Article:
With improved consistency the only thing holding right-hander Danny Salazar back from vaulting into the realm of core talents, he checks in as the highest non-prospect on this list. Though his raw numbers make it look as though he took a considerable step back in 2014, Salazar still has the electric stuff and enough control to hold down the middle of the Indians rotation, at an absolute minimum, while maintaining the potential to slot in nicely as a quality number two behind Kluber.
Long a sucker for Clint Frazier’s loud tools and immense raw ceiling, and long the low man on the Trevor Bauer totem pole, Frazier’s overall potential earns the nod over an enigmatic fourth starter. Bauer will likely become a quality inning eater for the Indians, but I don’t believe he carries the high-end potential that would push him above players like Frazier and Salazar.
Thought to be just a nice lefty bullpen arm, T.J. House emerged as a potential back-end starter capable of working through a lineup multiple times and keeping his team in the game on a consistent basis. House’s ability to work as a fifth starter provides additional value over the potential tweener outfielder (Tyler Naquin) and infielder Jose Ramirez, whose offensive profile still carries substantial questions within the scouting community.
All told, the Indians own a strong collection of young talent at both the minor-league and major-league eague level; enough talent to suggest that the club could sustain a role causing problems near the top of the Central Division. As young arms like Bauer, House, and Salazar cement themselves in the rotation, and potential stars like Lindor arrive, the Indians should remain competitive and may steal a few playoff berths along the way. –Mark Anderson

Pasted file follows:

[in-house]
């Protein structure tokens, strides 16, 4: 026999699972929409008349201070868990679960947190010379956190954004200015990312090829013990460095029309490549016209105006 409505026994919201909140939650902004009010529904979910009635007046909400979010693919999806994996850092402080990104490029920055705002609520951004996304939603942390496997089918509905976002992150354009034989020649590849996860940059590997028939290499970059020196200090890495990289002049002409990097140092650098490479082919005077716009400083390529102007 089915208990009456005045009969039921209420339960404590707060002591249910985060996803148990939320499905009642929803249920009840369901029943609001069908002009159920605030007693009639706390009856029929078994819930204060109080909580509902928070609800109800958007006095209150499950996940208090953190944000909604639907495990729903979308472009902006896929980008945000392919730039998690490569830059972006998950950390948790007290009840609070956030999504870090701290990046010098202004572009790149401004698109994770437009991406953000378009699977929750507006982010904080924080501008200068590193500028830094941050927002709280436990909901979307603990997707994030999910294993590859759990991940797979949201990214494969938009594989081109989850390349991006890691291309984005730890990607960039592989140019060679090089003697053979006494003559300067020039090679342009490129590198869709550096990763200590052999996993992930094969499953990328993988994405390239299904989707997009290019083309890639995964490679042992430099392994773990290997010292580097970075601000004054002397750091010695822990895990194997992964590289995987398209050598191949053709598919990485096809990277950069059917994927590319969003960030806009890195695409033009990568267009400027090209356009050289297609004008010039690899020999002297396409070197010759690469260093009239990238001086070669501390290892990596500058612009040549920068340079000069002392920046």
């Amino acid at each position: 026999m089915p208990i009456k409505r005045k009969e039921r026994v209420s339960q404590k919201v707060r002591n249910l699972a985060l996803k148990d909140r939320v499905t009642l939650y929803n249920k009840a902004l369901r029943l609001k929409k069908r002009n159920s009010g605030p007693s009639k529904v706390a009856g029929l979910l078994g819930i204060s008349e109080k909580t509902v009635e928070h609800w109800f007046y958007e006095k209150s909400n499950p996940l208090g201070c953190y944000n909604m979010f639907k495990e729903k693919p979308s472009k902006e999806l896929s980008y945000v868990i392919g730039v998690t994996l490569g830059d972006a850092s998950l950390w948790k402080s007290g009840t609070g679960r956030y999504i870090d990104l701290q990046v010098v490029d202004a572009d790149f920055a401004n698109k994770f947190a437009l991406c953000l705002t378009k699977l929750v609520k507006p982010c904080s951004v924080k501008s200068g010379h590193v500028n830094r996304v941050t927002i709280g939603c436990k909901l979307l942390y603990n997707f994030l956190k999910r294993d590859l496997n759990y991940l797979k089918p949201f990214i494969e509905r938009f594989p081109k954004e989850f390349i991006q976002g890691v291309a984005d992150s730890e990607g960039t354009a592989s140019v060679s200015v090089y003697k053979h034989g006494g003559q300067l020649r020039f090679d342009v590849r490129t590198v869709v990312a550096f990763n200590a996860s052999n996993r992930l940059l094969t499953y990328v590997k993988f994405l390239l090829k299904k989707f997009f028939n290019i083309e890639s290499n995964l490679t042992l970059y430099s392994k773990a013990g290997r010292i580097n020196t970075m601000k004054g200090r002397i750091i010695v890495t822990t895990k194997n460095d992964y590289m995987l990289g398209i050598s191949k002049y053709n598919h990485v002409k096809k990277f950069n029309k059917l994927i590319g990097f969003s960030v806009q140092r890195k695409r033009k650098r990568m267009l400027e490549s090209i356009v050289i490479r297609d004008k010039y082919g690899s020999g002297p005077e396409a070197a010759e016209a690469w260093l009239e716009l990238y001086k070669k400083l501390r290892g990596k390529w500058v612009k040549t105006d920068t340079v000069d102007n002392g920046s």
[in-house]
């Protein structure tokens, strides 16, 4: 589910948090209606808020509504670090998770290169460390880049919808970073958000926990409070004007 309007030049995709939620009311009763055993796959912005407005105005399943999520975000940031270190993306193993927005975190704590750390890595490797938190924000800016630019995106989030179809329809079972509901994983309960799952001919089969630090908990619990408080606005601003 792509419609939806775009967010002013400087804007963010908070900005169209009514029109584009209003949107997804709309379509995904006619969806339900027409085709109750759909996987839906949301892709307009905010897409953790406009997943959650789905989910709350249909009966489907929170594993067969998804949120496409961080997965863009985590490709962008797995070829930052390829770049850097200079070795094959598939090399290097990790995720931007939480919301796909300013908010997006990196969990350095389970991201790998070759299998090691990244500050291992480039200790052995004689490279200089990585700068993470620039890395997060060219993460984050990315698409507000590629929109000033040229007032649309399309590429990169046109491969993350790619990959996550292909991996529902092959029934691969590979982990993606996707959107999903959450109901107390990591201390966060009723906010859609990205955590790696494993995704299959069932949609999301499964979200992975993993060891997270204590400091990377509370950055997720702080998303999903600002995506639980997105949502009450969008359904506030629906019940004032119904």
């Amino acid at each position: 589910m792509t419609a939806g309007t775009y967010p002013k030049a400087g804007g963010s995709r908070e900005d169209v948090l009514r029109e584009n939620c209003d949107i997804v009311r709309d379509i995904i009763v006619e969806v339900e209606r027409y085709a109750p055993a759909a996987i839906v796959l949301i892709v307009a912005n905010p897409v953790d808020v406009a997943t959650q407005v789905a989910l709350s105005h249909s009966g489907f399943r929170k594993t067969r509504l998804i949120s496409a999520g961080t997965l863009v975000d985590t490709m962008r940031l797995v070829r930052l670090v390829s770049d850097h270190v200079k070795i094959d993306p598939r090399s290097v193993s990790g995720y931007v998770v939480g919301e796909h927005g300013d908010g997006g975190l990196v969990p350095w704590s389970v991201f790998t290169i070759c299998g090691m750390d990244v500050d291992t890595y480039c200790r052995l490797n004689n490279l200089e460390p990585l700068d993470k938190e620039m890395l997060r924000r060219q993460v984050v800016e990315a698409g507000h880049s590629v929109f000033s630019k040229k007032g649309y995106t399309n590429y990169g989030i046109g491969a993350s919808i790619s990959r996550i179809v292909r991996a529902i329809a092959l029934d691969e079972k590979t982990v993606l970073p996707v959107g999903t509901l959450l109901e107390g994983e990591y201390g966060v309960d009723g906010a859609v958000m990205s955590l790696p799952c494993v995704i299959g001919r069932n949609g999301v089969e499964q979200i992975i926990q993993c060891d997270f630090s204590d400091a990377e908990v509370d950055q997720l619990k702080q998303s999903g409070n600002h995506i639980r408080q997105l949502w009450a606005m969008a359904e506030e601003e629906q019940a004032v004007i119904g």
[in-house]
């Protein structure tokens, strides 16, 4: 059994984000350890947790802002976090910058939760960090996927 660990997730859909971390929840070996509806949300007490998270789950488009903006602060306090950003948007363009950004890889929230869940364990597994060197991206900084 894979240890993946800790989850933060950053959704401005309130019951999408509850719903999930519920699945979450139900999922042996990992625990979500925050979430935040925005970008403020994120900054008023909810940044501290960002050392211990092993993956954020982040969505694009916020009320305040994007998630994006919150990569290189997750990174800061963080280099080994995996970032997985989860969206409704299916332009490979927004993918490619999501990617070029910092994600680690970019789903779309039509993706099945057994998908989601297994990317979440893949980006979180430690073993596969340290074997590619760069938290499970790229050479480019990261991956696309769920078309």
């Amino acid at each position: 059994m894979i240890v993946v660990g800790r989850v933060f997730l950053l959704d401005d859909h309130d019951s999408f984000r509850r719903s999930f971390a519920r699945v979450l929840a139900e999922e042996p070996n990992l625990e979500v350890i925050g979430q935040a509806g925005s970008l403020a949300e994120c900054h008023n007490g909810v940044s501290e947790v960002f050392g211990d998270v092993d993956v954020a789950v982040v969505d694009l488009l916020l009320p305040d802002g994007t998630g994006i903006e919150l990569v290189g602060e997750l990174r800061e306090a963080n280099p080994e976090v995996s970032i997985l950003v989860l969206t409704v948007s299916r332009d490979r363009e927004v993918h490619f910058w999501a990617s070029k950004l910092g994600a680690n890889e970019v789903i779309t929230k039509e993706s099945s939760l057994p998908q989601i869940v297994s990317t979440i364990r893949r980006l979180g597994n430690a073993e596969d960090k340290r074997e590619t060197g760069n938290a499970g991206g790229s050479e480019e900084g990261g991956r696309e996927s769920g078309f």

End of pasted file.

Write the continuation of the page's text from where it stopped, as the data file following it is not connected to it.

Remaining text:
A Parting Thought: This system is starting to build more depth, with the front offering up-the-middle talent who can potentially impact the game in a big way, while some intriguing talent is starting to emerge down a few layers.
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I realize it's not a strong league, the .335 average could be a fluke, and a .411 BABIP should indicate regression, but that speed seems impressive.
You frequently read about middle infield guys that dont have loud tools but are solid across the board and have good instincts and they never rank anywhere near as high as Lindor does in prospects lists, why is that? Is his makeup so off the charts high that he gets a bump or is the glove that special?
The hit tool projection seems right, but the run also seems a little low to me. Is Clint Frazier really that much faster?
Everything that I timed from him out of the box and received from sources also pegged his run right around average. The long strides help him cover ground in the outfield, but it lined up with average-to-slightly better than speed. Frazier is a legit plus runner and a notch above at present.